Campaign to ban unregulated accommodation for all children ramps up
Wednesday, May 12, 2021
Parents and politicians have rallied behind a campaign to ban unregulated accommodation for 16- and 17-year-olds.
The government has pledged to ban such provision for under-16s, but ministers have ruled out halting their use for 16- and 17-year-olds.
The #KeepCaringTo18 coalition of campaigners, which includes charities Article 39, Together Trust, Become and Just for Kids Law, is warning that young people in unregulated accommodation are only entitled to support, not care, and often only receive “few hours of adult support a week”.
Children’s campaigners have already threatened the Department for Education with legal action unless the age limit is extended, and this week they are claiming broad support from parents for ensuring young people are supported until they are 18.
According to the survey of more than 1,000 parents, just under nine in of ten (88 per cent) would expect all 16-and 17-year-olds to be helped to prepare for university.
A similar proportion (83 per cent) would check where children of this age were at night.
In addition, 87 per cent would expect rules or agreements about behaviour to be in place and 90 per cent would help children aged 16-17 with disappointment and setbacks.
Almost two thirds (64 per cent) would expect young people to only take full responsibility for themselves from the ages of 18 to 25.
📢We’re calling on the government to #KeepCaringTo18— Become (@Become1992) May 7, 2021
Every child deserves care but new legislation will leave thousands of children without it.
Join the campaign to show your support for children in care 👉https://t.co/tSfgi4fZYT @TogetherTrust
“Families don’t expect children to fend for themselves from their sixteenth birthday, and neither should the care system,” said Article 39 director Carolyn Willow.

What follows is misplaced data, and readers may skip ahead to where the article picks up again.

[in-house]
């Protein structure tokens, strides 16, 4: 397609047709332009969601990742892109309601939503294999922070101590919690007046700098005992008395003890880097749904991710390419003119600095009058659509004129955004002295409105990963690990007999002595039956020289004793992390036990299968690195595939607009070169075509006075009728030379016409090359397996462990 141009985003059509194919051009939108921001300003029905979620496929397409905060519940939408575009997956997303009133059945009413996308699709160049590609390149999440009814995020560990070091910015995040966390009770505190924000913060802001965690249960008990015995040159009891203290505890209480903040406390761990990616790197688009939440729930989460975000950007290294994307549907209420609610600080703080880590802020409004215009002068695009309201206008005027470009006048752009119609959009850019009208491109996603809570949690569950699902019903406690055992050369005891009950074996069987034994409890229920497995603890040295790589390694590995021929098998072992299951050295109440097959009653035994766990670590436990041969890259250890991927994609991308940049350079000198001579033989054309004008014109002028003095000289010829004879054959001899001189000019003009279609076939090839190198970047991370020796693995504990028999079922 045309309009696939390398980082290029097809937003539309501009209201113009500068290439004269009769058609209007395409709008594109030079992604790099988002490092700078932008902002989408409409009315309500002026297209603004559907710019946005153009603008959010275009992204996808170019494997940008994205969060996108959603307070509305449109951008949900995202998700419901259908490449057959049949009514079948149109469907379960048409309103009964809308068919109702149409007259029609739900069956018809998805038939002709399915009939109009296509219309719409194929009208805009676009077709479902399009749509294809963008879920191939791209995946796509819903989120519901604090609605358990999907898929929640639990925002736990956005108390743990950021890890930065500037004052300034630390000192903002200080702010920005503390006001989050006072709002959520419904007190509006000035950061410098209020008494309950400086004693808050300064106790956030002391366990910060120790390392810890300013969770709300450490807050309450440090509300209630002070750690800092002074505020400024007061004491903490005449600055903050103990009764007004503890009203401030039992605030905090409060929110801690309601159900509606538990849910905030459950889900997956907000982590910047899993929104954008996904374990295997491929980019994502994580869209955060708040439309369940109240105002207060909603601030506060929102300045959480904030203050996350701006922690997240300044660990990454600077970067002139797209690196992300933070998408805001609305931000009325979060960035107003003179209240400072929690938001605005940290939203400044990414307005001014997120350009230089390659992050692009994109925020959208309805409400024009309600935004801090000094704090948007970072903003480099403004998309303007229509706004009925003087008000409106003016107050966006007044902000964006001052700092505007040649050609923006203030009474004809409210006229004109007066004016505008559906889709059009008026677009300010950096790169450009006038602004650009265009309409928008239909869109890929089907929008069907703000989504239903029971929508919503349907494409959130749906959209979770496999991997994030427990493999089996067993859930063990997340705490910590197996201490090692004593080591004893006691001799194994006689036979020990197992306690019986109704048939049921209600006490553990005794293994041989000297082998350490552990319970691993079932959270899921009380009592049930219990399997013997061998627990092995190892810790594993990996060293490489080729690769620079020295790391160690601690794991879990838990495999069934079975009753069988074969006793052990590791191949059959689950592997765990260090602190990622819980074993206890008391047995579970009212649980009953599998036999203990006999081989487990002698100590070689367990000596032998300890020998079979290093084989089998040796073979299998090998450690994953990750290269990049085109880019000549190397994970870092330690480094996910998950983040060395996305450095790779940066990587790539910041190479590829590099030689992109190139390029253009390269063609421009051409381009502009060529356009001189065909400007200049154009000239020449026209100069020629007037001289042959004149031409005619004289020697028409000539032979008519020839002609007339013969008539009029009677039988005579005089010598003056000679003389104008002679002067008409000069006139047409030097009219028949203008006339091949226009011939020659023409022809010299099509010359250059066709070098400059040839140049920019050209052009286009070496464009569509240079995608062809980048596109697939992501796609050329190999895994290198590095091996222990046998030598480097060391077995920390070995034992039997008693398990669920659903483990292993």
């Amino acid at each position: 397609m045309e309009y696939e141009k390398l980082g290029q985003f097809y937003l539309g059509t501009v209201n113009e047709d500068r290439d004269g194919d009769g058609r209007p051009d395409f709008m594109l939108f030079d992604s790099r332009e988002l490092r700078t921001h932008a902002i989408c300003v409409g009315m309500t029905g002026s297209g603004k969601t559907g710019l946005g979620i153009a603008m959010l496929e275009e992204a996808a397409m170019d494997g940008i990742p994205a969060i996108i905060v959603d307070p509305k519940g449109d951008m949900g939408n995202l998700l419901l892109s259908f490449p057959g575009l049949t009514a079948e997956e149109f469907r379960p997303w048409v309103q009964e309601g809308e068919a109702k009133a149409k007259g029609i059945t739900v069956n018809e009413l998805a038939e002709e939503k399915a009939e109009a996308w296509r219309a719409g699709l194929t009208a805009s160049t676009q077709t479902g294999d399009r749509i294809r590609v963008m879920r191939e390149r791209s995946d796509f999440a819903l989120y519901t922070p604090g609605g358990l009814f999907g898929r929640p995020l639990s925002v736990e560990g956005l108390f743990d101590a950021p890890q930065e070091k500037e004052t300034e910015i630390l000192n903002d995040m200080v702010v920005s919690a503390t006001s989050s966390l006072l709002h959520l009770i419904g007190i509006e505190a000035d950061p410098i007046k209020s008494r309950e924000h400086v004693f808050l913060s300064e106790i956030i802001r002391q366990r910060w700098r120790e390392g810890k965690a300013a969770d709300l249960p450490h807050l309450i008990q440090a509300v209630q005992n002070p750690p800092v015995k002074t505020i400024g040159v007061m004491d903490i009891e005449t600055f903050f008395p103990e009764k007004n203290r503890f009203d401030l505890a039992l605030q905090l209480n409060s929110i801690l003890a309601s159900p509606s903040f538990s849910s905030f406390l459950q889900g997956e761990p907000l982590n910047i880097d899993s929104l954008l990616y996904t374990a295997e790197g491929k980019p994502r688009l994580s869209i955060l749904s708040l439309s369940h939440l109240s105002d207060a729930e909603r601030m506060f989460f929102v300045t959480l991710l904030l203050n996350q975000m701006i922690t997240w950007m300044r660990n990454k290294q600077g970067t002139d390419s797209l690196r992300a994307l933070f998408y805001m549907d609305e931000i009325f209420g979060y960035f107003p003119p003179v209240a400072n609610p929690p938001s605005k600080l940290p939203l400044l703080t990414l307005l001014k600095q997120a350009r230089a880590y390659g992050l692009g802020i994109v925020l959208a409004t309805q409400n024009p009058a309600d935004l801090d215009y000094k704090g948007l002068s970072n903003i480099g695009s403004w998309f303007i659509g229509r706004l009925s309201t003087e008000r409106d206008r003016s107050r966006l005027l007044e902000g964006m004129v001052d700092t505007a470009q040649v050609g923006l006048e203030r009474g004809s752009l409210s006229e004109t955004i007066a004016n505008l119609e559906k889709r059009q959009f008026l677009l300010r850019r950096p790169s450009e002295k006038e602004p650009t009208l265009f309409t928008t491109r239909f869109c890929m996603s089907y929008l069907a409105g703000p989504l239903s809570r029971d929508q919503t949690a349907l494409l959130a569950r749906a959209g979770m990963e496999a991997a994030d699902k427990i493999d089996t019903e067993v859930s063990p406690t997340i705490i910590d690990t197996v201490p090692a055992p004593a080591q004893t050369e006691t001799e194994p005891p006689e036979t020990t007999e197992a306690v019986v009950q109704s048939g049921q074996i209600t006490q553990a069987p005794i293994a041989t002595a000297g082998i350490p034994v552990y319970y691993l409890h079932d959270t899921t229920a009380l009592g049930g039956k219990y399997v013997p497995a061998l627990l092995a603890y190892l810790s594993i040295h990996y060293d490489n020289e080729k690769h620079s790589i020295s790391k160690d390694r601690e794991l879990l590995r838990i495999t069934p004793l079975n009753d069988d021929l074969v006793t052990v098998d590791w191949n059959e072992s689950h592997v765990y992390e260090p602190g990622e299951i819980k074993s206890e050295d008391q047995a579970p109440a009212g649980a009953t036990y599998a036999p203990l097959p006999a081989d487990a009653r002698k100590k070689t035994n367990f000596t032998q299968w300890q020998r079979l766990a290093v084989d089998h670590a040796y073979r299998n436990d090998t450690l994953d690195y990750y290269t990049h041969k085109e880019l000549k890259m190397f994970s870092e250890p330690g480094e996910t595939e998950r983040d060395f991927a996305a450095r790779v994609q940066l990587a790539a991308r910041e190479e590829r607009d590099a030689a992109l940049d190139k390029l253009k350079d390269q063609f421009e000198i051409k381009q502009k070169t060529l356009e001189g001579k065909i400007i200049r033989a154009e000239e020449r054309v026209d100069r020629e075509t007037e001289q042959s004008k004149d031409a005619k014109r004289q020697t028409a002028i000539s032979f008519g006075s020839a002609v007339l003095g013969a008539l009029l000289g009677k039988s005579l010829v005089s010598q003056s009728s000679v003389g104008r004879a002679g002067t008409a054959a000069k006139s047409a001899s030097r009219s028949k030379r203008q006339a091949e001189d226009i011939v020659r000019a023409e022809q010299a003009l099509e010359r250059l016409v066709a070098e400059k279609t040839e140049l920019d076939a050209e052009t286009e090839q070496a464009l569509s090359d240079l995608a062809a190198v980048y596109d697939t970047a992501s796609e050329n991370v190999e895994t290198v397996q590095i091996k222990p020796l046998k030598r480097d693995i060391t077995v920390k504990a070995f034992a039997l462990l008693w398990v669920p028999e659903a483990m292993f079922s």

“If government ministers wouldn’t be happy for their own children to be going without adult care from the age of 16, when they are still completing compulsory education, then why is this acceptable for children in care?”
She added that the survey results show that “England’s care system is already out of kilter with the views and expectations of parents, and that’s even before the government’s recent decision to only guarantee adult care to children in care who are aged 15 and younger".
“The vast majority of parents taking part in this research said they would expect parents to provide 16- and 17-year-olds with emotional support, supervision and to show appreciation and love, including through family holidays and regular time together.
"Eighteen was the age most commonly chosen as being the time when parents expect to start discussing independence with their child," Willow said.
Together Trust service director Jill Sheldrake added that care until 18 “not only protects young people but equips them with the skills and confidence to develop happy and healthy adult lives”.
One young person with experience of care the campaign group spoke to said: “I faced pressure to move into semi-independent accommodation when I was coming up to my seventeenth birthday. This was in the middle of the pandemic, at a time when I didn’t have a support network.
“We’re taken off our parents and we’re supposed to be cared for, but it feels like they’re avoiding that responsibility when they try to put us in unregulated accommodation.
“It’s like they think we can just fend for ourselves and it’s not right. Moving into a flat on your own at 16 or 17 when you don’t know anything about living on your own can be really hard. Especially if you don’t have anyone you can turn to or help.”
Banning unregulated accommodation for all children in care, including 16- and -17-year- olds, has been backed by Labour Party heavyweights including shadow minister for children and early years Tulip Siddiq and peer Lord Watson.
Siddiq MP: “The government still hasn’t realised that most looked after children in unregulated accommodation are over 15.
“Their proposed solution is yet another sticking plaster that won’t address the problem.”
The Department for Education has been contacted for comment.